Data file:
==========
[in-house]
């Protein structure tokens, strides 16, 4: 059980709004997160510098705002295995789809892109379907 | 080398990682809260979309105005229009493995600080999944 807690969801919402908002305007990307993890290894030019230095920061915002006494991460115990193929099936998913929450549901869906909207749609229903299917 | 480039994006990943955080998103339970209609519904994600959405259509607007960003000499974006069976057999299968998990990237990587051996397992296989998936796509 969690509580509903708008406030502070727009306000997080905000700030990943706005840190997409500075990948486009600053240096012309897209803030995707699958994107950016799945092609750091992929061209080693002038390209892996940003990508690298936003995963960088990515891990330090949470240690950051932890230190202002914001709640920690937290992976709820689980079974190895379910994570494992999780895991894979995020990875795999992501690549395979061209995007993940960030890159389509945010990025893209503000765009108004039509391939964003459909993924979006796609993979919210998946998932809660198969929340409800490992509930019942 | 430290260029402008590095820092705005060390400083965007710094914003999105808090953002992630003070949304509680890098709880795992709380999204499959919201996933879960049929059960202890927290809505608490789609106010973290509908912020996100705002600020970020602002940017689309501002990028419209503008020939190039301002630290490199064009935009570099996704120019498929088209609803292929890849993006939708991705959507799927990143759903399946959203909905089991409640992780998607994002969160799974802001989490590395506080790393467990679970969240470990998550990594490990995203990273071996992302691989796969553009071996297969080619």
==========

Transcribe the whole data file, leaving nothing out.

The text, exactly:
[in-house]
């Protein structure tokens, strides 16, 4: 059980709004997160510098705002295995789809892109379907 | 080398990682809260979309105005229009493995600080999944 807690969801919402908002305007990307993890290894030019230095920061915002006494991460115990193929099936998913929450549901869906909207749609229903299917 | 480039994006990943955080998103339970209609519904994600959405259509607007960003000499974006069976057999299968998990990237990587051996397992296989998936796509 969690509580509903708008406030502070727009306000997080905000700030990943706005840190997409500075990948486009600053240096012309897209803030995707699958994107950016799945092609750091992929061209080693002038390209892996940003990508690298936003995963960088990515891990330090949470240690950051932890230190202002914001709640920690937290992976709820689980079974190895379910994570494992999780895991894979995020990875795999992501690549395979061209995007993940960030890159389509945010990025893209503000765009108004039509391939964003459909993924979006796609993979919210998946998932809660198969929340409800490992509930019942 | 430290260029402008590095820092705005060390400083965007710094914003999105808090953002992630003070949304509680890098709880795992709380999204499959919201996933879960049929059960202890927290809505608490789609106010973290509908912020996100705002600020970020602002940017689309501002990028419209503008020939190039301002630290490199064009935009570099996704120019498929088209609803292929890849993006939708991705959507799927990143759903399946959203909905089991409640992780998607994002969160799974802001989490590395506080790393467990679970969240470990998550990594490990995203990273071996992302691989796969553009071996297969080619």